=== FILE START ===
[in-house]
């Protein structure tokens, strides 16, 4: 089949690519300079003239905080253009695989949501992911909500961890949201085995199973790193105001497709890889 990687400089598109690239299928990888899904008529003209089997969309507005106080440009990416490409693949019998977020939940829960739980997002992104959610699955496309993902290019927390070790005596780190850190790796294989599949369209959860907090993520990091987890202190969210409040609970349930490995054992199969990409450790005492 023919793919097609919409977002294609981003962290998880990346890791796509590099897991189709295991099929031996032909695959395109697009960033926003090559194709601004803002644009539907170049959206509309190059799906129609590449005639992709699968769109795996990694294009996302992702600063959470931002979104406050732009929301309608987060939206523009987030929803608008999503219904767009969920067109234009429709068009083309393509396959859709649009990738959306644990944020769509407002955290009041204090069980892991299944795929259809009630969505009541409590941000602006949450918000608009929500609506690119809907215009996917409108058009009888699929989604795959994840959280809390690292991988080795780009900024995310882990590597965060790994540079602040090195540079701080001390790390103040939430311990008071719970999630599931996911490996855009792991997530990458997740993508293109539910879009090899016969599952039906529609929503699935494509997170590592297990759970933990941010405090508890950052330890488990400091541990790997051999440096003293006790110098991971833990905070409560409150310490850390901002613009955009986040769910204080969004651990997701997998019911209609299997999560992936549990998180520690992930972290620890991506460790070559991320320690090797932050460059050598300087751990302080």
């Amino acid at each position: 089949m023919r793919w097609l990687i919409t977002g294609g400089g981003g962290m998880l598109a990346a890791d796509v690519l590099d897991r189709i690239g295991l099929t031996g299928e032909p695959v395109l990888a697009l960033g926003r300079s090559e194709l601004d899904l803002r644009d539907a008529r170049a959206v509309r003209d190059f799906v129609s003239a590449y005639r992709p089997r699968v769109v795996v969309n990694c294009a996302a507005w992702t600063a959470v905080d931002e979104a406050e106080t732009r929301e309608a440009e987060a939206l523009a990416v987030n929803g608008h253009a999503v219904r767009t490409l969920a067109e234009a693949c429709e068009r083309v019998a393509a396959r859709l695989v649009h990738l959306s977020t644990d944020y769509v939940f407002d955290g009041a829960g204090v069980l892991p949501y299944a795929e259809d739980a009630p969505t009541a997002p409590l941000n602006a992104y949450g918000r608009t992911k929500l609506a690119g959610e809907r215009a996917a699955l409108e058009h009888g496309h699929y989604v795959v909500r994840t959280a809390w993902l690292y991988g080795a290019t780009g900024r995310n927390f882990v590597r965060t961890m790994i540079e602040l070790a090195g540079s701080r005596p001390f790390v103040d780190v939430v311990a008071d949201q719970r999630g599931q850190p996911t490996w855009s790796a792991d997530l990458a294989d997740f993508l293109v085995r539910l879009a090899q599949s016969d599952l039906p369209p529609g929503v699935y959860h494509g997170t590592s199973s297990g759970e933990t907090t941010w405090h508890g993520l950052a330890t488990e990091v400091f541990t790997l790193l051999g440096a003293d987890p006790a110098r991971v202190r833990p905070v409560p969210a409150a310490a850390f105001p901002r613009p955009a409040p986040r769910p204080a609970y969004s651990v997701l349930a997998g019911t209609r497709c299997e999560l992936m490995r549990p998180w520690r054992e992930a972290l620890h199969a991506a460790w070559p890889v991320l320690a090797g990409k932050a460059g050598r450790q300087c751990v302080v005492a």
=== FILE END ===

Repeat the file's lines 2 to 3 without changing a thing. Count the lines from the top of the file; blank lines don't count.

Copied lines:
């Protein structure tokens, strides 16, 4: 089949690519300079003239905080253009695989949501992911909500961890949201085995199973790193105001497709890889 990687400089598109690239299928990888899904008529003209089997969309507005106080440009990416490409693949019998977020939940829960739980997002992104959610699955496309993902290019927390070790005596780190850190790796294989599949369209959860907090993520990091987890202190969210409040609970349930490995054992199969990409450790005492 023919793919097609919409977002294609981003962290998880990346890791796509590099897991189709295991099929031996032909695959395109697009960033926003090559194709601004803002644009539907170049959206509309190059799906129609590449005639992709699968769109795996990694294009996302992702600063959470931002979104406050732009929301309608987060939206523009987030929803608008999503219904767009969920067109234009429709068009083309393509396959859709649009990738959306644990944020769509407002955290009041204090069980892991299944795929259809009630969505009541409590941000602006949450918000608009929500609506690119809907215009996917409108058009009888699929989604795959994840959280809390690292991988080795780009900024995310882990590597965060790994540079602040090195540079701080001390790390103040939430311990008071719970999630599931996911490996855009792991997530990458997740993508293109539910879009090899016969599952039906529609929503699935494509997170590592297990759970933990941010405090508890950052330890488990400091541990790997051999440096003293006790110098991971833990905070409560409150310490850390901002613009955009986040769910204080969004651990997701997998019911209609299997999560992936549990998180520690992930972290620890991506460790070559991320320690090797932050460059050598300087751990302080």
């Amino acid at each position: 089949m023919r793919w097609l990687i919409t977002g294609g400089g981003g962290m998880l598109a990346a890791d796509v690519l590099d897991r189709i690239g295991l099929t031996g299928e032909p695959v395109l990888a697009l960033g926003r300079s090559e194709l601004d899904l803002r644009d539907a008529r170049a959206v509309r003209d190059f799906v129609s003239a590449y005639r992709p089997r699968v769109v795996v969309n990694c294009a996302a507005w992702t600063a959470v905080d931002e979104a406050e106080t732009r929301e309608a440009e987060a939206l523009a990416v987030n929803g608008h253009a999503v219904r767009t490409l969920a067109e234009a693949c429709e068009r083309v019998a393509a396959r859709l695989v649009h990738l959306s977020t644990d944020y769509v939940f407002d955290g009041a829960g204090v069980l892991p949501y299944a795929e259809d739980a009630p969505t009541a997002p409590l941000n602006a992104y949450g918000r608009t992911k929500l609506a690119g959610e809907r215009a996917a699955l409108e058009h009888g496309h699929y989604v795959v909500r994840t959280a809390w993902l690292y991988g080795a290019t780009g900024r995310n927390f882990v590597r965060t961890m790994i540079e602040l070790a090195g540079s701080r005596p001390f790390v103040d780190v939430v311990a008071d949201q719970r999630g599931q850190p996911t490996w855009s790796a792991d997530l990458a294989d997740f993508l293109v085995r539910l879009a090899q599949s016969d599952l039906p369209p529609g929503v699935y959860h494509g997170t590592s199973s297990g759970e933990t907090t941010w405090h508890g993520l950052a330890t488990e990091v400091f541990t790997l790193l051999g440096a003293d987890p006790a110098r991971v202190r833990p905070v409560p969210a409150a310490a850390f105001p901002r613009p955009a409040p986040r769910p204080a609970y969004s651990v997701l349930a997998g019911t209609r497709c299997e999560l992936m490995r549990p998180w520690r054992e992930a972290l620890h199969a991506a460790w070559p890889v991320l320690a090797g990409k932050a460059g050598r450790q300087c751990v302080v005492a």